Salvador Dali’s painting “Ascension” is certainly one of the most provocative paintings depicting the Ascension of Our Lord Jesus. The symbolic elements are many, the speculations even more, and the agreement on meaning is still up for grabs. But I sometimes tend to focus on some of the more realistic elements cast among the surrealistic things. While the art experts discuss the finer points of Dali — his life, faith, and his work, I am fascinated by perspective, as well as the hands and feet. The former as though clutching at something; the latter soiled and showing the wear and tear of life on earth. Continue reading
Taking a break…. see you next week.
It is always good to get positive feedback and encouragement. Every weekend, it is not uncommon for a visitor (friend of parishioner, cruise ship travelers, etc.) to make a point to mention “What a welcoming and friendly parish you have.”
Being a welcoming church is never a “one -and-done” endeavor. There are lots of things that go into creating a warm and inviting parish. The cover of our weekly bulletin has a welcome message. The 9 a.m. Sunday Mass has a nascent Greeters Ministry. Folks with name tags and blue ribbons identify them as greeters. They are the first voice of welcome the folks hear and they are often the ombudsman for questions and information. If this is a ministry you would like to become a part of, contact Pam Ferron in the parish office. Continue reading
Once upon a time, in a parish far, far away it was time for the annual parish fundraising campaign. The pastor arranged to have a man give a witness talk about the benefits of giving. The man was well-known in the parish and in the community at large. He had been very successful in business and was very wealthy. Continue reading
Last week I wrote that if Lent was about making “room for God” — and that is a good start — then the Easter season and beyond should be about coming to realize that God is the entire room! “God should be not merely the reference point but the whole context out of which we operate. God is not merely the source of our existence, he is the substance of our existence, the very life we have, and without God we would be lifeless, even if we are alive. Put another way, if Jesus is not Lord of all, he is not Lord at all.” Continue reading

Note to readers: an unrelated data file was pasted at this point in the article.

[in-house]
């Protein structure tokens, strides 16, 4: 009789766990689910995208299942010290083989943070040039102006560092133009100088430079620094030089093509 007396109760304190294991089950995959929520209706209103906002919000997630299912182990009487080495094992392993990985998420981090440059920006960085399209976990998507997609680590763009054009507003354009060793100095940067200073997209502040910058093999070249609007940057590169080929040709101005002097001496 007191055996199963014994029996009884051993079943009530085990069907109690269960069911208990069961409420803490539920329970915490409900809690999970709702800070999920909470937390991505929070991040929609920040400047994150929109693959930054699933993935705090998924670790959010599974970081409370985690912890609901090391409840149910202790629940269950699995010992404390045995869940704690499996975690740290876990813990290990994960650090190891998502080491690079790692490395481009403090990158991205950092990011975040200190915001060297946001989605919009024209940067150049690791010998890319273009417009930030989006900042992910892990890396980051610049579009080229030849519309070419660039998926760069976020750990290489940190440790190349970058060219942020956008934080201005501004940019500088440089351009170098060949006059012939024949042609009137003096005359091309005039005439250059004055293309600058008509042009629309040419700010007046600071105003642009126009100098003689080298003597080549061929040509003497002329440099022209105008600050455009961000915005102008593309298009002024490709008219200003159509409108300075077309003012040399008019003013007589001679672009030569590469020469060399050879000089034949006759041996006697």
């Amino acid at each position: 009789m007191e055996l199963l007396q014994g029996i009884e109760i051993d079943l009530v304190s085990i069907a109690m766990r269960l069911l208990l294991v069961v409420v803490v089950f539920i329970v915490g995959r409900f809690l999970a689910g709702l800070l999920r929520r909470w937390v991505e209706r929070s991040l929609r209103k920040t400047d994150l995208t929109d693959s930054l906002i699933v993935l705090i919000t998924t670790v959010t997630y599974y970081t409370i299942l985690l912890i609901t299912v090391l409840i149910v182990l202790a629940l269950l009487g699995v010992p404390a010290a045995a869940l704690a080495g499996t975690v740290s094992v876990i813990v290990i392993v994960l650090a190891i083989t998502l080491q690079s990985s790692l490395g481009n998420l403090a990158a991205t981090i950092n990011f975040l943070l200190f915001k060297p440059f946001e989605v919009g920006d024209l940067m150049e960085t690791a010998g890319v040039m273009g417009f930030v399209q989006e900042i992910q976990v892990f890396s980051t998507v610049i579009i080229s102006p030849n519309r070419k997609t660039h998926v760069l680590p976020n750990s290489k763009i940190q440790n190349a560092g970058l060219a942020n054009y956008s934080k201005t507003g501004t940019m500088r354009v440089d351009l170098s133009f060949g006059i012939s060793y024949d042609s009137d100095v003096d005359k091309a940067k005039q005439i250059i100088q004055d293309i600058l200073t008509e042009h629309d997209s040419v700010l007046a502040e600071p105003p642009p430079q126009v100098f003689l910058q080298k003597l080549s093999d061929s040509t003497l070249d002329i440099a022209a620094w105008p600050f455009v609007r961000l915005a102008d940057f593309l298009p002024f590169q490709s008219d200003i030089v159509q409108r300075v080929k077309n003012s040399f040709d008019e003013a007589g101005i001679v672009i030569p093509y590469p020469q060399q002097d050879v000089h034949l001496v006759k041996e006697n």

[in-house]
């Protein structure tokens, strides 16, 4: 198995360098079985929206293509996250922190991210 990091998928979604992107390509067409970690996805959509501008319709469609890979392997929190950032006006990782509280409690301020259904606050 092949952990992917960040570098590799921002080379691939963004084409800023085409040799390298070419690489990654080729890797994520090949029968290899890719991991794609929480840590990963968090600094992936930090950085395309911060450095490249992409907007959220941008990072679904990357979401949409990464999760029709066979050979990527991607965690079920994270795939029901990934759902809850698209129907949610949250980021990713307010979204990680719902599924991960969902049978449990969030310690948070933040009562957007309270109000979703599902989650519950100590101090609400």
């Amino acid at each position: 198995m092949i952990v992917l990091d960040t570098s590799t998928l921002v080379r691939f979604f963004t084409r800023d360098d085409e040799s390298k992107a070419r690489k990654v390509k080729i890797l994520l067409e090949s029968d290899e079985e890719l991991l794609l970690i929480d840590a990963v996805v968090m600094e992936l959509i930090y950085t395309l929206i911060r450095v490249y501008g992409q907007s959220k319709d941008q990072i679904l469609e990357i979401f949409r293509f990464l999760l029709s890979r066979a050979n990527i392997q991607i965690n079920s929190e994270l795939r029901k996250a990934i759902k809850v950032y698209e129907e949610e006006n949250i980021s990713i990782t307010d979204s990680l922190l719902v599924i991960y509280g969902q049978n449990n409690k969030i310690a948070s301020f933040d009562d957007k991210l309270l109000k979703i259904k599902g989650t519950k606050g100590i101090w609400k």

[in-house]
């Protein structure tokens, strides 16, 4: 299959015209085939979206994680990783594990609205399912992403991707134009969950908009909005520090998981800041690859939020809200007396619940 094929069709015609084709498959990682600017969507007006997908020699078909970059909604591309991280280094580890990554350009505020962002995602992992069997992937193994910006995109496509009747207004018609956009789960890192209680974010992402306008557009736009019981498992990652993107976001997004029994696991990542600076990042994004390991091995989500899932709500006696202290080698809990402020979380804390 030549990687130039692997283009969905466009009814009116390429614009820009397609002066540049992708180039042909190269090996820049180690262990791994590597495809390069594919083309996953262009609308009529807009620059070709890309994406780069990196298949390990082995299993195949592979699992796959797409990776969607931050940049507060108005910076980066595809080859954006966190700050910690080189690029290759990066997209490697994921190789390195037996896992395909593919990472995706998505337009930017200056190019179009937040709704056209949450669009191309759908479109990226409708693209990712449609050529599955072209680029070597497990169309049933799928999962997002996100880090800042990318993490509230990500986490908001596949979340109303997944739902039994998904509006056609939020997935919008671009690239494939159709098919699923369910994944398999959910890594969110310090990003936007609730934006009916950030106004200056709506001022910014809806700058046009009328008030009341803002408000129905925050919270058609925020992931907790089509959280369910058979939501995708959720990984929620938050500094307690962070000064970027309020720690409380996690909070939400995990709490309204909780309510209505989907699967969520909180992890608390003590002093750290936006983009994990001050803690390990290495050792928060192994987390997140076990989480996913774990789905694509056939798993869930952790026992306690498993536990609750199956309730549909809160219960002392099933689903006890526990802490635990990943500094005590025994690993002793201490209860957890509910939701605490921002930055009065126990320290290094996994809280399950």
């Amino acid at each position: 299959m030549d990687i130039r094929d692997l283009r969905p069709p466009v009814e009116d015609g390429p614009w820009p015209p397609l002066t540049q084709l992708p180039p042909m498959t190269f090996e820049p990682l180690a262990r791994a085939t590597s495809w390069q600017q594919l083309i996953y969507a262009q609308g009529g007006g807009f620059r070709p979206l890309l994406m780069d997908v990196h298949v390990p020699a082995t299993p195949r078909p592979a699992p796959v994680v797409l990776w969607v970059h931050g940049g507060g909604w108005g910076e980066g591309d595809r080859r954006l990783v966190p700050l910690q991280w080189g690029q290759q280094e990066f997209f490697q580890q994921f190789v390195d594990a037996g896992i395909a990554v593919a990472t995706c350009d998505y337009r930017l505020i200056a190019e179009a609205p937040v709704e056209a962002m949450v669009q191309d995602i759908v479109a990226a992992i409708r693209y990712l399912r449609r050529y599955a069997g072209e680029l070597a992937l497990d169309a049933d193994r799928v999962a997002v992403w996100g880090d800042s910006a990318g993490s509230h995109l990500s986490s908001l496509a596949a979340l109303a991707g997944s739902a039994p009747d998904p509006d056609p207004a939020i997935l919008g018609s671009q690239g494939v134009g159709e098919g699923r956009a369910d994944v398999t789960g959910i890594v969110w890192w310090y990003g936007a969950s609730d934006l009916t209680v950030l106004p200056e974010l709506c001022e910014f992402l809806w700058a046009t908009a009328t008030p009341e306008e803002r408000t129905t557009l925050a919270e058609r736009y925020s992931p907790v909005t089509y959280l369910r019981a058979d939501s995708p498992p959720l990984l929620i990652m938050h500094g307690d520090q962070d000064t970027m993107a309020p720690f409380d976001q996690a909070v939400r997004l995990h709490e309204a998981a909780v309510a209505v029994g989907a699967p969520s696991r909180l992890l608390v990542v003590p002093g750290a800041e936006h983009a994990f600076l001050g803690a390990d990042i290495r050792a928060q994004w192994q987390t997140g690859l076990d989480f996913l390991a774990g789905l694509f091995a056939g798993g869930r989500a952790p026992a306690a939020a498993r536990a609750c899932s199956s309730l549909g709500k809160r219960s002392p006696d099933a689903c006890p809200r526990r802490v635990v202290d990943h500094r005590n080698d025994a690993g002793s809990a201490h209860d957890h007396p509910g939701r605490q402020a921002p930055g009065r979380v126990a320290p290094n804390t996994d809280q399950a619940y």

May the grace and peace of the Risen Lord be with you. He is risen, Alleluia! Alleluia! I trust these words find you well, blessed, and part of the Easter people celebrating our awesome and loving God. As an Easter people we will not just celebrate one day — we are about to begin a whole season of Easter from now until Pentecost Sunday on May 20. In that same period, life begins to accelerate with the Annual Pastoral Appeal, Confirmation (April 29), First Holy Communion (May 5 and 6), Mother’s Day, final exams, graduations, summer vacation and camp planning, getting ready for college, and a whole list of things around the home and office. Continue reading
A few years ago, William J. O’Malley wrote about “taking the long way home.” It was a wonderful “musing” on the classic movie, “The Wizard of Oz.” We were reminded about the archetypal scene when Dorothy’s house lands on the Wicked Witch and then Glinda, the good witch, shows up and magically transfers the ruby slippers to Dorothy. As the ending of the movie makes clear, all Dorothy had to do was click her heels and proclaim, “There’s no place like home. There’s no place like home.” Why didn’t Glinda tell Dorothy that at the very beginning? Continue reading
Every year Christians commemorate the week before Easter Sunday with special traditions and devotions that help them enter into the Passion, death and resurrection of Jesus Christ. It is a special time of the year, culminating in the biggest feast of the Church’s calendar – Easter. Here are the basics of what Catholics look forward to during the week that precedes Easter Sunday.
Palm Sunday. This day inaugurates Holy Week with the triumphal entrance of Jesus in Jerusalem. In the Gospels Jesus comes to the city riding upon a donkey with the people placing palm branches in front of him. At Mass on this day the congregation relives this event with a procession in the church and a solemn blessing of palm branches. The Passion narrative is also read on this day. Continue reading
During the last several months, there have been lots of visitors celebrating Eucharist with us. They come from points north where winter has been unrelenting and particularly harsh this year. They are easy to spot. While we have all donned our sweaters and jackets, they are in shorts, polos, and flip-flops. Many of them introduce themselves to me after Mass and comment on what a beautiful church and how welcoming we are as a parish. They tell me of the great experience of parishioners greeting them, chatting with them, and making them feel welcomed. One couple remarked “There are just no strangers in your parish!” As pastor, it affirms that we are what we profess in a tangible way. We live in a way that impacts the visitors among us. Thank you! Continue reading